JACKSONVILLE, Fla. —President Obama pledged Monday not to rush deciding whether to send more troops to battle in Afghanistan as he weighs military options on what to do next in the troubled war.
"I won't risk your lives unless it is absolutely necessary," Obama told service members at Naval Air Station Jacksonville. He promised a "clear mission" with defined goals and the equipment needed to get the job done.
Obama, who is weighing options put forward by the Pentagon that include increased troops, spoke of the latest example of the dangers and sacrifices there — helicopter crashes that killed 14 Americans in the deadliest day for the U.S. mission in Afghanistan in more than four years.
"Fourteen Americans gave their lives. And our prayers are with these service members, their civilian colleagues and the families who loved them," Obama said. "They were willing to risk their lives, in this case to prevent Afghanistan from again becoming a safe haven for al-Qaida and its extremist allies."
His visit to the naval air station came after he met at the White House with his national security team for a sixth full-scale conference on the future of the war.
Last week, former Vice President Dick Cheney prodded Obama to make a swift decision on his Afghanistan strategy. "The White House must stop dithering while America's armed forces are in danger," Cheney said. "It's time for President Obama to do what it takes to win a war he has repeatedly and rightly called a war of necessity."
The administration is debating whether to send tens of thousands more troops to the country, while the Afghan government is moving to hold a Nov. 7 runoff election between President Hamid Karzai and challenger Abdullah Abdullah. The runoff comes after complaints by international monitors of fraudulent voting in the first election.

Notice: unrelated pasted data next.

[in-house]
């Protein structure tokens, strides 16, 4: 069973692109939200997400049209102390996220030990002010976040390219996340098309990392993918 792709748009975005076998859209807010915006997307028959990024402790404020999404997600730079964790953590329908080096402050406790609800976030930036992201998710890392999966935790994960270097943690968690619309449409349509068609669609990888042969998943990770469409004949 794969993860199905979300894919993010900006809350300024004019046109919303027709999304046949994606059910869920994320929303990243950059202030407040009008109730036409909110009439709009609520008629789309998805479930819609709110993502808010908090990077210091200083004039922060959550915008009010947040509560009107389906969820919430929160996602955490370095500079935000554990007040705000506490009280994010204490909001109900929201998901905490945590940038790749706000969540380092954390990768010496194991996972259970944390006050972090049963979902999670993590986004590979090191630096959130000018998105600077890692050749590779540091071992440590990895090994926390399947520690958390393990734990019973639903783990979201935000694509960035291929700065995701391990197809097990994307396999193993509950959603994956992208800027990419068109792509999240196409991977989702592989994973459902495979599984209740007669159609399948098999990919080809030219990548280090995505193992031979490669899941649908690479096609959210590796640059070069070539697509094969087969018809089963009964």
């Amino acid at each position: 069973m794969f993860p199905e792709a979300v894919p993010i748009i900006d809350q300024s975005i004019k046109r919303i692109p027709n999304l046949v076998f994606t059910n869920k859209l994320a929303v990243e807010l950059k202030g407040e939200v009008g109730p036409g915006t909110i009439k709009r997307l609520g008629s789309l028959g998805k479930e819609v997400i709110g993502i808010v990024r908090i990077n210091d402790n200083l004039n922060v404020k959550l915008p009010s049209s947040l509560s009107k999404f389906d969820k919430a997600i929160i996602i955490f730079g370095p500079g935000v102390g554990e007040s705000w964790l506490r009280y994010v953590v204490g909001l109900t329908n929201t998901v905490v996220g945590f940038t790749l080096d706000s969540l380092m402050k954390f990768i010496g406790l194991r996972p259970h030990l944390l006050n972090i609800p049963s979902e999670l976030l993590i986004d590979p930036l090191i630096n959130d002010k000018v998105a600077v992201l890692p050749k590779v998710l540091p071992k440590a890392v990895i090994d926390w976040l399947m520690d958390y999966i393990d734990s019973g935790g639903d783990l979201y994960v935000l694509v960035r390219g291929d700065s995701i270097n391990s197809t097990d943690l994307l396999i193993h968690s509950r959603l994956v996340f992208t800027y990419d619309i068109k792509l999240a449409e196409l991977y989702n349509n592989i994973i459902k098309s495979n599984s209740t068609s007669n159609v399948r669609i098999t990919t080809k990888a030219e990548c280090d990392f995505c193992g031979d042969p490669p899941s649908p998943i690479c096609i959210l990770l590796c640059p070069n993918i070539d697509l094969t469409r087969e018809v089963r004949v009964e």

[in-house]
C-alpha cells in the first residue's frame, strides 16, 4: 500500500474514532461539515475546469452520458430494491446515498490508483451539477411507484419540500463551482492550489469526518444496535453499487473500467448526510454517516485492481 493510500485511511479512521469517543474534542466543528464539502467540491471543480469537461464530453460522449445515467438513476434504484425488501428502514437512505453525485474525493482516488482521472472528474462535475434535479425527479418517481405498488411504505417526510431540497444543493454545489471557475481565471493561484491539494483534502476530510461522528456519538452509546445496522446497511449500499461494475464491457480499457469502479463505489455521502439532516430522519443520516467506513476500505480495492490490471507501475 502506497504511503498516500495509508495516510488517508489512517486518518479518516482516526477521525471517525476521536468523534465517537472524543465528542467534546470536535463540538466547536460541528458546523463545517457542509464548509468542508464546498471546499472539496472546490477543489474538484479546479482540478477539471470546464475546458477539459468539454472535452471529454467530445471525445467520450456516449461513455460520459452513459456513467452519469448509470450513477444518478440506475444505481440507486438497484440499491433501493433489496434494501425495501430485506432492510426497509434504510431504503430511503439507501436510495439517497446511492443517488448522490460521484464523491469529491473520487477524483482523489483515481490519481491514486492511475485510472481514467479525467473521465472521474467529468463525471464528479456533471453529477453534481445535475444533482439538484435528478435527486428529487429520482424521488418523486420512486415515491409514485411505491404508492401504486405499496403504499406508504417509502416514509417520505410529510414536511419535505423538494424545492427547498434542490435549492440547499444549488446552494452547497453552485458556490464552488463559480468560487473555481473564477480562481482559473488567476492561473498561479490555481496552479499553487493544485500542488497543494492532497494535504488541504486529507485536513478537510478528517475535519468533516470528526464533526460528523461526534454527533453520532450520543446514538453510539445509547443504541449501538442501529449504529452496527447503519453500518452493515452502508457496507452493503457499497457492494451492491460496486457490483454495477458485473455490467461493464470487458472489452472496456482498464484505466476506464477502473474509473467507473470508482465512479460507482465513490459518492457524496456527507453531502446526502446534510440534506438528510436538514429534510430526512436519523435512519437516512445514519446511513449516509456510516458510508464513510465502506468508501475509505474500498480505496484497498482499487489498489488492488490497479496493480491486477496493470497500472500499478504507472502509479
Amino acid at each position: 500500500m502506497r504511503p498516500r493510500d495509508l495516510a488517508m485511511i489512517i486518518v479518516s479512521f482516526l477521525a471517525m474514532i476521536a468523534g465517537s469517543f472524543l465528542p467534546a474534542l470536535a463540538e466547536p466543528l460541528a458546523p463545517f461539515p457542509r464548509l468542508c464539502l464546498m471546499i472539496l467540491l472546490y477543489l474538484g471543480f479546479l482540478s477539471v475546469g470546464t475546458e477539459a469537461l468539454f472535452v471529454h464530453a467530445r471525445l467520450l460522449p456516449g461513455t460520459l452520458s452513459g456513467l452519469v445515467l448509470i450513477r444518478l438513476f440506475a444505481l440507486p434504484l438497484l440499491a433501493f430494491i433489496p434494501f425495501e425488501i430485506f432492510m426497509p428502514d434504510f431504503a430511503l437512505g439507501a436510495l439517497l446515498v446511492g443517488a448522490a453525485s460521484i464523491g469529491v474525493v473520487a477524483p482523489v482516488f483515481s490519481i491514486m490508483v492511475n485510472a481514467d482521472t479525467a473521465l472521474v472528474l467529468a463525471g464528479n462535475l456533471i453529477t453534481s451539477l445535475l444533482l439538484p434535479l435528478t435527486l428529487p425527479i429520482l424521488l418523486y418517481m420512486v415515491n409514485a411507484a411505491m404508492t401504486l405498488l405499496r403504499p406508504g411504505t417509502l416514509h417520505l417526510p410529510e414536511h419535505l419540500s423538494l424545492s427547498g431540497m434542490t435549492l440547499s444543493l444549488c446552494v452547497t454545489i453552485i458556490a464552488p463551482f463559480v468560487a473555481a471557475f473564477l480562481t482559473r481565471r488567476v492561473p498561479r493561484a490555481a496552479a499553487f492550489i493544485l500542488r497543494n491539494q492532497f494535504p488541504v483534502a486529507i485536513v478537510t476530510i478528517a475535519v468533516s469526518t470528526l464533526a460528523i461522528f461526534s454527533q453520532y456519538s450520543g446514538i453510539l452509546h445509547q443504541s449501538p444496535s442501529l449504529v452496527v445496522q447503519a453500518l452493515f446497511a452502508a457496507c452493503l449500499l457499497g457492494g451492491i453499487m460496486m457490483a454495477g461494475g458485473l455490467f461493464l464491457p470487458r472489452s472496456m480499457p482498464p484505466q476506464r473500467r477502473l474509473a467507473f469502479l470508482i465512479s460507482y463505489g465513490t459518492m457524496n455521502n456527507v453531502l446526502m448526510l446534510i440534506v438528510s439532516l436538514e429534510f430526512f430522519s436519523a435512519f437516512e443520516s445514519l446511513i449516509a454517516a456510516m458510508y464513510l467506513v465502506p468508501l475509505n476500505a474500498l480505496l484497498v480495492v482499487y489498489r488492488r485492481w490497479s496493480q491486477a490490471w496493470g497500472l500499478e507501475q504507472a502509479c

But Obama did not tip his hand on how he might decide.
"I will never rush the solemn decision of sending you into harm's way," he said.
If it is necessary, Obama added, "we will back you up to the hilt."
Framed by dozens of white-uniformed sailors, Obama stood on a stage under a huge American flag.
"By being here, you join a long, unbroken line of service at Jacksonville — naval aviators from World War II to Korea to Vietnam, among them a great patriot named John McCain," he said.
McCain, the former Navy pilot and Vietnam prisoner of war and now senator from Arizona, was Obama's Republican presidential opponent. McCain's family lived in Jacksonville for several years while he was a prisoner of war. Upon his release, he lived here, serving as a commanding officer of his squadron.
"Thank you for reminding us of the country we can and must always be," Obama told the troops.